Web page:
I suspect this correspondent wants to start a business.  He or she says

I know you have discussed various legislation and regulation that covers Private Ambulance Services, but these tend to imply a transportation service.  My question relates to a Private Paramedic Service that does not transport…..

An example would be Expedition Medicine.

Groups that undertake expeditions in to remote or difficult areas might want to employ the services of a trained Paramedic who can provide emergency pre-hospital care.  This wouldn’t necessarily include transport, it would most likely involve life saving procedures and/or invasive procedures such as IV access for fluid therapy and of course appropriate drugs.

Repatriation would most likely be left to the appropriate government agency, for example a state ambulance service, but in remote areas this may be delayed.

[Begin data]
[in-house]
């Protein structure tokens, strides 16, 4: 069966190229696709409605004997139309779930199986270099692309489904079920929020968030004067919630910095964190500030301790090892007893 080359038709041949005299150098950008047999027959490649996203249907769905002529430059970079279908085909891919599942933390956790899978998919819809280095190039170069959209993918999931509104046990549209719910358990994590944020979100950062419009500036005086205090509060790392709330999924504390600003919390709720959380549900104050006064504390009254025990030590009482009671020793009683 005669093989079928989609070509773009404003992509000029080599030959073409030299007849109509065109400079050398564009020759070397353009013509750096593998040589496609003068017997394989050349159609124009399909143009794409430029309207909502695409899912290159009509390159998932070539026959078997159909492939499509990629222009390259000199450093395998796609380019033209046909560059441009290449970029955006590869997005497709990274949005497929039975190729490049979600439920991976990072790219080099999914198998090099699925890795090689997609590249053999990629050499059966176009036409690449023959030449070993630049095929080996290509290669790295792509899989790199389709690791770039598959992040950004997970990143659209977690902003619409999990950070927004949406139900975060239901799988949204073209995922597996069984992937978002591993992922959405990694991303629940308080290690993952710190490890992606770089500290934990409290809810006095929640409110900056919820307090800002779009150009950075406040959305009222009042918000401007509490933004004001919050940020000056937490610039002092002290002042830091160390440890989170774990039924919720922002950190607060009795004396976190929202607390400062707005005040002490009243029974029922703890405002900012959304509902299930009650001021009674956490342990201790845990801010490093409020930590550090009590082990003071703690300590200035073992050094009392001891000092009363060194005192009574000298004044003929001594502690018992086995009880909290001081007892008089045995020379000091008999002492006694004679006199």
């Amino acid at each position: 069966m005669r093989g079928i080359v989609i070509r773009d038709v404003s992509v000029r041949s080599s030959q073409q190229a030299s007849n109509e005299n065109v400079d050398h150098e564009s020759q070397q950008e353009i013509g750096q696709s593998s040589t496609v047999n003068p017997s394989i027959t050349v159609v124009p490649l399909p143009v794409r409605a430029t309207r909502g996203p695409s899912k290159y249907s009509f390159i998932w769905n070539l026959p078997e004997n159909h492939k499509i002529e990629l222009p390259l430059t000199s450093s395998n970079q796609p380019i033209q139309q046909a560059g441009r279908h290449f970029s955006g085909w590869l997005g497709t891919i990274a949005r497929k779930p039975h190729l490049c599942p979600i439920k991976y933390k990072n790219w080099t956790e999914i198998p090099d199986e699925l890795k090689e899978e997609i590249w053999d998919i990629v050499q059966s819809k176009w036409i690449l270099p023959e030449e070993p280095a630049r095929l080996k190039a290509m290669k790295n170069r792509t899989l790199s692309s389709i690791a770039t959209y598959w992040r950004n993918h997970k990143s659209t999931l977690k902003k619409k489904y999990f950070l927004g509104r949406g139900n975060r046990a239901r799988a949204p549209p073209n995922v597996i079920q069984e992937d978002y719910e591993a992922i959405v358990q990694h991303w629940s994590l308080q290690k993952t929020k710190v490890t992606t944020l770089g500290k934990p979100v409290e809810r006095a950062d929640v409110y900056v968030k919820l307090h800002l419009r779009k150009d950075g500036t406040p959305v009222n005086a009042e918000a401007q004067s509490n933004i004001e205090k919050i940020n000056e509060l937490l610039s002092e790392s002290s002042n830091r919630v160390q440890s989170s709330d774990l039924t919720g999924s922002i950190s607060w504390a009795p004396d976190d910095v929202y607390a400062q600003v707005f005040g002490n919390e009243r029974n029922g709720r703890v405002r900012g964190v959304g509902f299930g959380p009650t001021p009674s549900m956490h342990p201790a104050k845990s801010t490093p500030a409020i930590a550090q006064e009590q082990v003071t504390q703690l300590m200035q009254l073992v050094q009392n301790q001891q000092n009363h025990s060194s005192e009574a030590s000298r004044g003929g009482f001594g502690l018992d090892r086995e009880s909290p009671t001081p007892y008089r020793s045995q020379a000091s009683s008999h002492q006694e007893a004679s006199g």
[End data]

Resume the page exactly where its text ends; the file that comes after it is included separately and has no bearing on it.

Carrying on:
My question is how can this operate?  Is there legislative provision, in any state, for such a service to be set up by a private company or individual.  How can authority be gained to administer medical procedures or drugs that a Paramedic would normally be trained in, without the usual authority that is gained by employment through an ambulance service?

Putting aside, for one minute, the use of drugs.

If you are in WA or the NT go for it.  There is no legislation.

If you are in South Australia, you cannot operate an ambulance service without a license (Health Care Act 2008 (SA) s 60).  But an ambulance service, in that State, is ‘service of transporting by the use of an ambulance a person to a hospital or other place to receive medical treatment or from a hospital or other place at which the person has received medical treatment’.  If my correspondent does not intend to transport persons the he or she is not providing an ambulance service and s 60 is not applicable.